But the new law Trump signed today seeks to weaken this legal shield.
“That’s what this legislation says, is that in the U.S. we do not sell our kids,” Nacole said.
Backpage.com has repeatedly claimed that it was part of the solution, not the problem. The company told ABC News in a previous statement that it employs moderators who diligently screen ads to stop underage trafficking on its site. It added that it has voluntarily undertaken a multitiered “policing system to prohibit and report attempts at human exploitation and the advertisement of prostitution” that screens for words and phrases that might “suggest illegal activity.”
The company also has said it actively cooperates with law enforcement and reports suspicious ads to the National Center for Missing and Exploited Children (NCMEC).
In 2012, Backpage’s attorney told “Nightline” that “online human trafficking exists … and the best tools to fight …read more
Source:: National News
(NEW YORK) — Two teenagers with a natural affinity for the sea assisted in rescuing two families — including a 4-year-old boy and 3-month-old baby — after the boat they were in capsized near the Florida Keys over the weekend.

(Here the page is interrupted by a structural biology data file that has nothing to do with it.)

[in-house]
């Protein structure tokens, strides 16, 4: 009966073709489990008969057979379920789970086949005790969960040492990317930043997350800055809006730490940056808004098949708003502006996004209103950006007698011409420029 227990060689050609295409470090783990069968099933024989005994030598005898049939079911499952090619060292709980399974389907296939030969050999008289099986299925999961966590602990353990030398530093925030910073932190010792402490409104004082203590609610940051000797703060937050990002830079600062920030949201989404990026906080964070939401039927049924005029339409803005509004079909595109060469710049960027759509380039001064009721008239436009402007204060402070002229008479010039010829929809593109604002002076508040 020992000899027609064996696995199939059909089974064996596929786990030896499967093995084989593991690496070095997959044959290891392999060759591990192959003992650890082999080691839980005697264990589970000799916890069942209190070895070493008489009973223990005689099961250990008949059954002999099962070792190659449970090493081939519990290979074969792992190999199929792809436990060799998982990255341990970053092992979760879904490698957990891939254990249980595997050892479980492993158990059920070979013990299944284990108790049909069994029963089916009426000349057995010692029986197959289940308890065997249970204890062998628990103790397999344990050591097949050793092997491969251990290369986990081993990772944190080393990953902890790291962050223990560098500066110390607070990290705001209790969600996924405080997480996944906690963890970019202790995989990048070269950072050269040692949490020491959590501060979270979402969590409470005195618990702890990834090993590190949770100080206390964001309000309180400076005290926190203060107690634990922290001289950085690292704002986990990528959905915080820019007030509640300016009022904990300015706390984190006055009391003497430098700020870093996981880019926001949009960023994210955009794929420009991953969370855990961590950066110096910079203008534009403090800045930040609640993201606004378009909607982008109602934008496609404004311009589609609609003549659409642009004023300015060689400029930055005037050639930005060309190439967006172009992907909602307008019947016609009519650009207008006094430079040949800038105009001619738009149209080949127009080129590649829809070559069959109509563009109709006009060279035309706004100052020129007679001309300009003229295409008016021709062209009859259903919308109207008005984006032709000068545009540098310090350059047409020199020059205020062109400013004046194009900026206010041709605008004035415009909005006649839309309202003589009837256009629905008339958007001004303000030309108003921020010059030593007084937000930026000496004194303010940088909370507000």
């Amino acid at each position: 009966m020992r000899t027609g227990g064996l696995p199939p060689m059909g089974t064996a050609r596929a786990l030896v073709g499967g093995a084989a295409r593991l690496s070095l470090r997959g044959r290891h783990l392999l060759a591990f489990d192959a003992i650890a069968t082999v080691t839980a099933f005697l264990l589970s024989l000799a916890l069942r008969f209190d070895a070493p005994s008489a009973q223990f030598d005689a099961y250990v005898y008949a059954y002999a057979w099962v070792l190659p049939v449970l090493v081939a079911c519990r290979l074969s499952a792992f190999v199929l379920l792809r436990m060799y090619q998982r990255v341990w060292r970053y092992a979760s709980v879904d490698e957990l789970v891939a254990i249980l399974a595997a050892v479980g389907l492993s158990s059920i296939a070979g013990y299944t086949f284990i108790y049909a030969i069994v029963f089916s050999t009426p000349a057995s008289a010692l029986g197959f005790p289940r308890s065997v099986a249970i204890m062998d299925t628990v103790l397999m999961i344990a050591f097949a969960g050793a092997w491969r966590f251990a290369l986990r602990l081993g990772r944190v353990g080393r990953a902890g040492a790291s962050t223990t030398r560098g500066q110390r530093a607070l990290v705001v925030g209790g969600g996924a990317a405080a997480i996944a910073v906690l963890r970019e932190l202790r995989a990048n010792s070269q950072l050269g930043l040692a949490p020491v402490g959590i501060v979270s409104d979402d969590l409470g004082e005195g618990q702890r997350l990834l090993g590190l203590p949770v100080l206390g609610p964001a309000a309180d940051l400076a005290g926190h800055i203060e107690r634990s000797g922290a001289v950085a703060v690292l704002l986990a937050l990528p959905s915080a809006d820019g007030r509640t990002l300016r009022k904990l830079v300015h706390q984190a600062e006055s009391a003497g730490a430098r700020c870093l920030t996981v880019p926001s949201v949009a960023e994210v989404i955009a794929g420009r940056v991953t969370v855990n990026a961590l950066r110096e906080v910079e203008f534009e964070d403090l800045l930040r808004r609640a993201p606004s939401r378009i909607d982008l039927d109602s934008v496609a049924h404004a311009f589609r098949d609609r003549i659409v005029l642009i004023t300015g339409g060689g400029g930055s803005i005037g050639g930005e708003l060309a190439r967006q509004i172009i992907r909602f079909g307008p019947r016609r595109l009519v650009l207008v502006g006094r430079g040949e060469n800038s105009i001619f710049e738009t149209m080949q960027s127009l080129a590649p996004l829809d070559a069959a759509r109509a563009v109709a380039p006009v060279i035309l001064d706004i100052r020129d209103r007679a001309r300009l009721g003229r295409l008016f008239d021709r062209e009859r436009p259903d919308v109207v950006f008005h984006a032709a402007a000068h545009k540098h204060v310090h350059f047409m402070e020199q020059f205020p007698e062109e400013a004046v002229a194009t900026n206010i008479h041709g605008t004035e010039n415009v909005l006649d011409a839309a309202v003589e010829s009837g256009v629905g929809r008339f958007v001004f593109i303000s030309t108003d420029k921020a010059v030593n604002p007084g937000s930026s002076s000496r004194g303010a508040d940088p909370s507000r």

Mason Baker, 17, Will Coffin, 18, and Will’s uncle, Dave Tolhurst, 54, were fishing for Yellowtail just north of the Conch Reef Sanctuary Preservation Area in the upper Keys on Saturday when Tolhurst noticed the 23-foot boat overturned about 500 yards away, Baker told ABC News.
“He asked us, ‘Is that boat upside down?'” Baker said, referring to Tolhurst’s comment after seeing the overturned boat.
Once they determined that the boat was in distress, the group decided to “go do something” about it and pulled up their anchor, calling the U.S. Coast Guard as they made their way to the scene.
Once they got there, they saw six people in the water, with the captain of the boat trying to climb on top of his capsized vessel, Coffin told ABC News.
The good Samaritans pulled five of the stranded passengers from the water — including the two young children but minus the captain — onto their own boat, Coffin explained. The teens were also able to retrieve the group’s three coolers, which still had food intact, so they handed out juice and grapes to the 4-year-old boy, who was concerned about his father who was still in the water.